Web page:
It’s tempting to think that the environmental friendliness of not driving a car is a given. Our laps of the woods don’t involve chugging out exhaust fumes or chewing through electricity. Mountain biking is about exploring the countryside and escaping the city and its damaging cycle of blind overconsumption. Isn’t it? But how ‘green’ is mountain biking really and what is the environmental impact of mountain biking?
There isn’t any proper research about the environmental impact of mountain biking so we have to make a few leaps. A British research study from 2008 attempted to compare public transport, car usage and cycling in terms of the total C02 emissions from direct and indirect causes. Including the exhalations of exhausted commuter cyclists and the manufacturing emissions of creating bicycles, cycling is about as environmentally friendly as “an electrically propelled train at full occupancy during peak service times”. So pretty good.
A similar US study (from MIT) in 2010 also looked at greenhouse gas emissions “per passenger mile travelled, factoring in the CO2 from heavier respiration by cyclists and walkers”. The author found that bicycles and ebikes were the clear winners at 20 and 21 grams each. This compares with pickup trucks at a whopping 549. However, both sets of figures are for commuter cycling, described as ‘standard bikes’ and not mountain biking. But even factoring in non-standard levels of panting and non-standard (more complicated) manufacturing, things don’t look too bad for us in the environmental impact stakes.
Trail of destruction
Riding fun man-made trails can help to protect the natural environment
Ask some other users of trails and tracks whether mountain biking is environmentally friendly and they’ll argue (loudly) that it chews up the landscape and damages the environment in a very direct, tyre-slicing-through-mud kind of way. Ruts and exposed tree roots left by mountain bikers are a very obvious by-product of our sport and one we can’t shrug off, particularly now that the numbers heading out into the hills has boomed.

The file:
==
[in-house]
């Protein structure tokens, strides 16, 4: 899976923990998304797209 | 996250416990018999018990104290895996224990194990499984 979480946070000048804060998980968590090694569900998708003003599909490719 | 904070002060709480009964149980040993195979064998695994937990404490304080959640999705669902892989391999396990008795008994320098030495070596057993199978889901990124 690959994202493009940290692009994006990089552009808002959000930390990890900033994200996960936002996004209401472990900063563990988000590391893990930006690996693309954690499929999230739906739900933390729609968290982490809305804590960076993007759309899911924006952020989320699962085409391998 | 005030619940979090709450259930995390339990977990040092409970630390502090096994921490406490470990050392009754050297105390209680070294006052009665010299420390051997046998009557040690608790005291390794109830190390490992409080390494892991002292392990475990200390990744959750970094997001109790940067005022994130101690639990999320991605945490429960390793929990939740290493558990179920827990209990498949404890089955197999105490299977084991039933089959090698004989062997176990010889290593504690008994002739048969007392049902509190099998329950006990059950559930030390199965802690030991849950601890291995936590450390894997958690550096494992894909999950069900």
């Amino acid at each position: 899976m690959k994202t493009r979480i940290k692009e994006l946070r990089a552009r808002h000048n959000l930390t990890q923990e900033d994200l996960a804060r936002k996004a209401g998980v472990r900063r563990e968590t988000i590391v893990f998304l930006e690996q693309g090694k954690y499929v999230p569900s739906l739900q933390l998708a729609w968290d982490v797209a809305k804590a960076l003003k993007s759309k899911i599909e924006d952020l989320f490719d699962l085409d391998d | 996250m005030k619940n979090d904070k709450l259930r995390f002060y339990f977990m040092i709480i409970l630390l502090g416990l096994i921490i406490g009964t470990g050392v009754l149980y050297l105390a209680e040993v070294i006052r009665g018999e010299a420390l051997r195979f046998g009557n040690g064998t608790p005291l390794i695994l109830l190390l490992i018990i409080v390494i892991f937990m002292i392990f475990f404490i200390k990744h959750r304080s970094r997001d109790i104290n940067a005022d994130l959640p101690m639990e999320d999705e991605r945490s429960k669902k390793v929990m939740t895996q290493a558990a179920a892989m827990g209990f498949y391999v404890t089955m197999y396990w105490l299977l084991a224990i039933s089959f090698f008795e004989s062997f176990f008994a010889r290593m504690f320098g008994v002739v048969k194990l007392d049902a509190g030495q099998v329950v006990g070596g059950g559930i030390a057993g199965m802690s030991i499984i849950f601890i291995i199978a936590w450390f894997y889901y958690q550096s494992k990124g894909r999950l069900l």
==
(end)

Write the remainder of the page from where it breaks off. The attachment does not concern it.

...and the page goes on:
Recycling and reducing impact cost dearly and would mean more expensive products for smaller companies. Consumers need to think about where their bikes are coming from
“Strava has a lot to answer for,” explains Jim from One Planet Adventure at Llandegla, “and so do the trail centres. Riders have increased in confidence on the man-made stuff and are seeking new challenges, so they download other people’s routes, organise large group rides and off they go.” The boom is great for the sport, but can cause damage to the land.
Trail designer Phil Saxena from Architrail has built his business around protecting the natural environment by enticing riders onto fun man-made trails. “Our combination of soil and climate means that without protection, natural trails don’t survive a winter of constant riding. We all want to ride ‘natural’, but investing in built trails is a good way of reducing the traffic and associated damage.”